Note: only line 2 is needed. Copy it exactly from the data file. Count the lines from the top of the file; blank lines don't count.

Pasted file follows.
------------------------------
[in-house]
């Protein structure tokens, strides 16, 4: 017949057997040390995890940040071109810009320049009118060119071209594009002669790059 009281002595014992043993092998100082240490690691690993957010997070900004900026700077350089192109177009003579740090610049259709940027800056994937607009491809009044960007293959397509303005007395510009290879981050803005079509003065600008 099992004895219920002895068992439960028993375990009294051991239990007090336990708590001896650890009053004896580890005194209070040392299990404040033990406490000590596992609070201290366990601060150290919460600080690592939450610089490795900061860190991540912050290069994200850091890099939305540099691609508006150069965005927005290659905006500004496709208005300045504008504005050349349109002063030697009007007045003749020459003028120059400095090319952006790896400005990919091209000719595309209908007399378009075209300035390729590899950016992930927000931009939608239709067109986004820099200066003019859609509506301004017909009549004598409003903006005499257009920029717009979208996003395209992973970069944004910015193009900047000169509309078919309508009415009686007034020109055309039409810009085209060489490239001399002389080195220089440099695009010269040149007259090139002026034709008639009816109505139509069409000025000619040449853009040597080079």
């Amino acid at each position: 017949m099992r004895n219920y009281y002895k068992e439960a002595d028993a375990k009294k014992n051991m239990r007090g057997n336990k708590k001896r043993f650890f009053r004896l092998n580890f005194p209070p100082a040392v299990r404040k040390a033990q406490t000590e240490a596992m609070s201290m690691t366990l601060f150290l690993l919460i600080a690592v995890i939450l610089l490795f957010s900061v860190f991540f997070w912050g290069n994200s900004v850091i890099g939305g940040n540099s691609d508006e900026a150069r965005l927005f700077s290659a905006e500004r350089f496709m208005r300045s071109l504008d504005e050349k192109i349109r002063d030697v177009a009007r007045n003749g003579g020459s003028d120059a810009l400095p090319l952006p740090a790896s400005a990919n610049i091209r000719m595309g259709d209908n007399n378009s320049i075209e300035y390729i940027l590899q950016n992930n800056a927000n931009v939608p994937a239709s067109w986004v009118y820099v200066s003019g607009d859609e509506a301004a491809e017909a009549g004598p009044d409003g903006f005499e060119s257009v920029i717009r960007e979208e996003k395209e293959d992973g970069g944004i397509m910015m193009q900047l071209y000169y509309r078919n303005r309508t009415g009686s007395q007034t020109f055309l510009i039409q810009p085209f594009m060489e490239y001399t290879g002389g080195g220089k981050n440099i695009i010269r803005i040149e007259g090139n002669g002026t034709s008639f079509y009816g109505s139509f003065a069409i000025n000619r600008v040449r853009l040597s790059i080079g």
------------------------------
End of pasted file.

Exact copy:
């Protein structure tokens, strides 16, 4: 017949057997040390995890940040071109810009320049009118060119071209594009002669790059 009281002595014992043993092998100082240490690691690993957010997070900004900026700077350089192109177009003579740090610049259709940027800056994937607009491809009044960007293959397509303005007395510009290879981050803005079509003065600008 099992004895219920002895068992439960028993375990009294051991239990007090336990708590001896650890009053004896580890005194209070040392299990404040033990406490000590596992609070201290366990601060150290919460600080690592939450610089490795900061860190991540912050290069994200850091890099939305540099691609508006150069965005927005290659905006500004496709208005300045504008504005050349349109002063030697009007007045003749020459003028120059400095090319952006790896400005990919091209000719595309209908007399378009075209300035390729590899950016992930927000931009939608239709067109986004820099200066003019859609509506301004017909009549004598409003903006005499257009920029717009979208996003395209992973970069944004910015193009900047000169509309078919309508009415009686007034020109055309039409810009085209060489490239001399002389080195220089440099695009010269040149007259090139002026034709008639009816109505139509069409000025000619040449853009040597080079």